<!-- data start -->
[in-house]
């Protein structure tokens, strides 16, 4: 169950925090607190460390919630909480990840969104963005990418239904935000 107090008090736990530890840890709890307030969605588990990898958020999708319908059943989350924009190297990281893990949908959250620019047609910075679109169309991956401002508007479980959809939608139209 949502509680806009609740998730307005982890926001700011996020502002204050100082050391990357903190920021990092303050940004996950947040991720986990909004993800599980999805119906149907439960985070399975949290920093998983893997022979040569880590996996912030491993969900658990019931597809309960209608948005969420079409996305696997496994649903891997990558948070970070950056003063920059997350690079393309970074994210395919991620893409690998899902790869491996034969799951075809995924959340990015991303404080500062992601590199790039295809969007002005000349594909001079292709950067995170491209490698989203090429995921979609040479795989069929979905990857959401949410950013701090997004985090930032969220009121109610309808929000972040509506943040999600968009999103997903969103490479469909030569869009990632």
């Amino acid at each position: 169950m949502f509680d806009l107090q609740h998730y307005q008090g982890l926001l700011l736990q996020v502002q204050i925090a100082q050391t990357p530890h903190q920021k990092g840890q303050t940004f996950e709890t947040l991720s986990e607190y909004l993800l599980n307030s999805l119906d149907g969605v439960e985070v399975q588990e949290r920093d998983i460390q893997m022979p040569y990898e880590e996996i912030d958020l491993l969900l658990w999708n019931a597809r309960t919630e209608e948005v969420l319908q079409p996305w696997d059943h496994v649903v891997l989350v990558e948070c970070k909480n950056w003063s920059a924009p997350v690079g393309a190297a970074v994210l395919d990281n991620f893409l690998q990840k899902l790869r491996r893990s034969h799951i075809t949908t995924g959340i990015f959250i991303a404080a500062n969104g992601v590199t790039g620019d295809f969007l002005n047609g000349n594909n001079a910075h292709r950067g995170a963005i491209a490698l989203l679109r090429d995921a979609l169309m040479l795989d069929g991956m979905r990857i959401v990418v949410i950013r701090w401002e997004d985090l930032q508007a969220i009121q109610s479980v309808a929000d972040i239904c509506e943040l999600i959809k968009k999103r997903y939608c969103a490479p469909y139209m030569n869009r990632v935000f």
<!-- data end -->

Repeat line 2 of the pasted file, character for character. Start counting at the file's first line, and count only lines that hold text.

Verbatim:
């Protein structure tokens, strides 16, 4: 169950925090607190460390919630909480990840969104963005990418239904935000 107090008090736990530890840890709890307030969605588990990898958020999708319908059943989350924009190297990281893990949908959250620019047609910075679109169309991956401002508007479980959809939608139209 949502509680806009609740998730307005982890926001700011996020502002204050100082050391990357903190920021990092303050940004996950947040991720986990909004993800599980999805119906149907439960985070399975949290920093998983893997022979040569880590996996912030491993969900658990019931597809309960209608948005969420079409996305696997496994649903891997990558948070970070950056003063920059997350690079393309970074994210395919991620893409690998899902790869491996034969799951075809995924959340990015991303404080500062992601590199790039295809969007002005000349594909001079292709950067995170491209490698989203090429995921979609040479795989069929979905990857959401949410950013701090997004985090930032969220009121109610309808929000972040509506943040999600968009999103997903969103490479469909030569869009990632």